Heavy storms to keep temperatures in check across southeastern U.S.

Photo Courtesy: UPI

While heat is no stranger to this portion of the country, the first days of July started off hotter than usual along the southern Atlantic Seaboard, with the peak of the heat occurring on Wednesday.

An increase in clouds and thunderstorms in the southeastern United States will keep temperatures from reaching recent record-high levels into the weekend.

A stormier pattern settling in over the area will put a lid on how high temperatures will get over the next several days and keep them from returning to the record books.

As opposed to record-breaking highs in the upper 90s and lower 100s Fahrenheit, temperatures will be closer to average, generally in the lower 90s, from Jacksonville, Fla.; to Savannah, Ga.; and Fayetteville, N.C.

Even with temperatures trending toward normal for this time year, temperatures can reach dangerously high levels when and where the sun peeks out.

The highest temperatures will be during the afternoon hours.

People throughout the region are urged to double check vehicles before locking the doors to make sure pets and children have not been left behind.

Temperatures inside the vehicle can soar to lethal levels in a matter of minutes even if windows are cracked.

Seventeen children have died in hot cars so far this year, according to the National Safety Council.

While the seasonable weather will still have people flocking to the beaches, pools, lakes and higher terrain to cool down, an increase in thunderstorm coverage will bring lightning dangers daily through the weekend to anyone outdoors.

Cities that can experience daily thunderstorms through the weekend include Atlanta; Asheville, Raleigh and Charlotte, N.C.; Nashville and Knoxville, Tenn.; Tallahassee, Fla.; and Columbia and Greenville, S.C., to name a few.

The storms can interfere with firework displays on July Fourth and disrupt plans to catch an Atlanta Braves game, take in a game of golf, hike or fish.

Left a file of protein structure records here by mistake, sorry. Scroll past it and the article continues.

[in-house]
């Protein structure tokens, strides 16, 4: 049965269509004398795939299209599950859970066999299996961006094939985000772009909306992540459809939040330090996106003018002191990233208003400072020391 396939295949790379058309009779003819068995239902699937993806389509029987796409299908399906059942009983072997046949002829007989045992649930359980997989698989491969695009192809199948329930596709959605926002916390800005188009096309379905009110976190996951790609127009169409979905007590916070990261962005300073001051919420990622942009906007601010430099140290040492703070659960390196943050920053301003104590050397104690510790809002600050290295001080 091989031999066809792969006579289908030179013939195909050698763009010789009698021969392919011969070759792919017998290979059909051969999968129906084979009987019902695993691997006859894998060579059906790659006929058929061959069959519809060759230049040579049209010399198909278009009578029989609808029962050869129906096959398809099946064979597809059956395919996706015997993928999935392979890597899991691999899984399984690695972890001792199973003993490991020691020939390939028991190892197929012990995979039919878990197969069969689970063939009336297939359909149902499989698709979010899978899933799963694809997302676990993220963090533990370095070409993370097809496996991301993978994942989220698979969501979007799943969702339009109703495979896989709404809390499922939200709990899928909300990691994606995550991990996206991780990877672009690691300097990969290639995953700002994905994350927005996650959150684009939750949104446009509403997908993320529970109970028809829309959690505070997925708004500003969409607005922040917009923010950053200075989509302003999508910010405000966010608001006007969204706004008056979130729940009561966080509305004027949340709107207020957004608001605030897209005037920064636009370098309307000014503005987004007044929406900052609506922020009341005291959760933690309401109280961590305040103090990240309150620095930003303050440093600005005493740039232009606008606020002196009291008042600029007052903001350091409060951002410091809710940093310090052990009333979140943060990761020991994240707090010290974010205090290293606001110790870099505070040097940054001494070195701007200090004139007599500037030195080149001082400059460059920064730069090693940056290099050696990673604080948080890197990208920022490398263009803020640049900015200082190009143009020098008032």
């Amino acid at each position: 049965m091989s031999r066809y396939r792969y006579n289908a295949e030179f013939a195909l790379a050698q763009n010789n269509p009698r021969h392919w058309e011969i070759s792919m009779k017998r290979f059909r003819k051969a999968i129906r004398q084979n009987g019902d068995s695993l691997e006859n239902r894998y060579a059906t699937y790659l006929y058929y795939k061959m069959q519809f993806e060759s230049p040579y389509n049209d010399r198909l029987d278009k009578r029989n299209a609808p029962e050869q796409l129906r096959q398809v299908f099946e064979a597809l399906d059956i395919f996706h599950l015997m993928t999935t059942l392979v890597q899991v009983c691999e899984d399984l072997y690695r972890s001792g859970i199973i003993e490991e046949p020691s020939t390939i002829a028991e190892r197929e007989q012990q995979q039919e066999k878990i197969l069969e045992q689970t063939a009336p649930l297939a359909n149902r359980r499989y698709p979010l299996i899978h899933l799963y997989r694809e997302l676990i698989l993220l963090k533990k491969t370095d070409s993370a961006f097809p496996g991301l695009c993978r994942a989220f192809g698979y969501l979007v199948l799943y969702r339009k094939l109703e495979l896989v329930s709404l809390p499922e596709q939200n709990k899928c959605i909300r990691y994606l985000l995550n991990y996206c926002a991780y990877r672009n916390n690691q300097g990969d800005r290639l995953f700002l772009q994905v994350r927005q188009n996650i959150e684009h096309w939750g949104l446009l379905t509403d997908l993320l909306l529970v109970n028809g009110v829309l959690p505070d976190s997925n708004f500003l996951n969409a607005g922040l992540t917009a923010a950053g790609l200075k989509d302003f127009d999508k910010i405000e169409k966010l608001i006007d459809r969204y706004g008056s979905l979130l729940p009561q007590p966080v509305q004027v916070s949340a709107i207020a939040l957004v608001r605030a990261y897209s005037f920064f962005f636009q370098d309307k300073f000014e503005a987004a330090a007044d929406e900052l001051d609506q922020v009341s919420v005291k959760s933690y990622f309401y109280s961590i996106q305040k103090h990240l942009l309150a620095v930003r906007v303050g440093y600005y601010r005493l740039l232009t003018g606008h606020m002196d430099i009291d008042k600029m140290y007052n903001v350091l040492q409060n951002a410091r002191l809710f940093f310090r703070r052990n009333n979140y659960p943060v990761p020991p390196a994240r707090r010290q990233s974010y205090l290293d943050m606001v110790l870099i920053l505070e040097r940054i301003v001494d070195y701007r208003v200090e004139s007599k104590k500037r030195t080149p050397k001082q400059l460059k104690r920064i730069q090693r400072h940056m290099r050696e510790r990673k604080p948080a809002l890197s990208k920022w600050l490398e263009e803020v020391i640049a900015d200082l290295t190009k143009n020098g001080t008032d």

As soon as thunder is heard, seek shelter indoors to avoid being struck by lightning.

Those out hiking or camping when a thunderstorm strikes should seek out a low area in the terrain away from tall, isolated trees.

Keep a distance from small creeks and streams that can suddenly flood during a downpour.

“Keep in mind that any thunderstorm this time of the year can briefly pulse to severe levels and produce wind gusts in excess of 55 mph with frequent lightning strikes over a small area,” said AccuWeather Senior Meteorologist Alex Sosnowski.

“Downburst winds can knock over trees, cause power outages and property damage in part of one neighborhood and not the other,” he added.

The stormy pattern will do good in helping to ease brush fire concerns and the pockets of abnormally dry to severe drought conditions scattered about the Southeast.

However, too much rain may fall over the same areas each day and trigger flooding, mainly in low-lying and poor drainage areas.

The unsettled weather may be suppressed to the immediate Gulf and Southeast coasts during the upcoming week.

As this occurs, AccuWeather meteorologists will be monitoring the tropics closely.

There is the potential for a tropical system to develop later next week around the east-central Gulf Coast, according to AccuWeather Lead Long-Range Meteorologist Paul Pastelok.

Regardless of whether this occurs, there may be an increased risk of flooding rainfall due to persistent downpours along the upper Gulf Coast.


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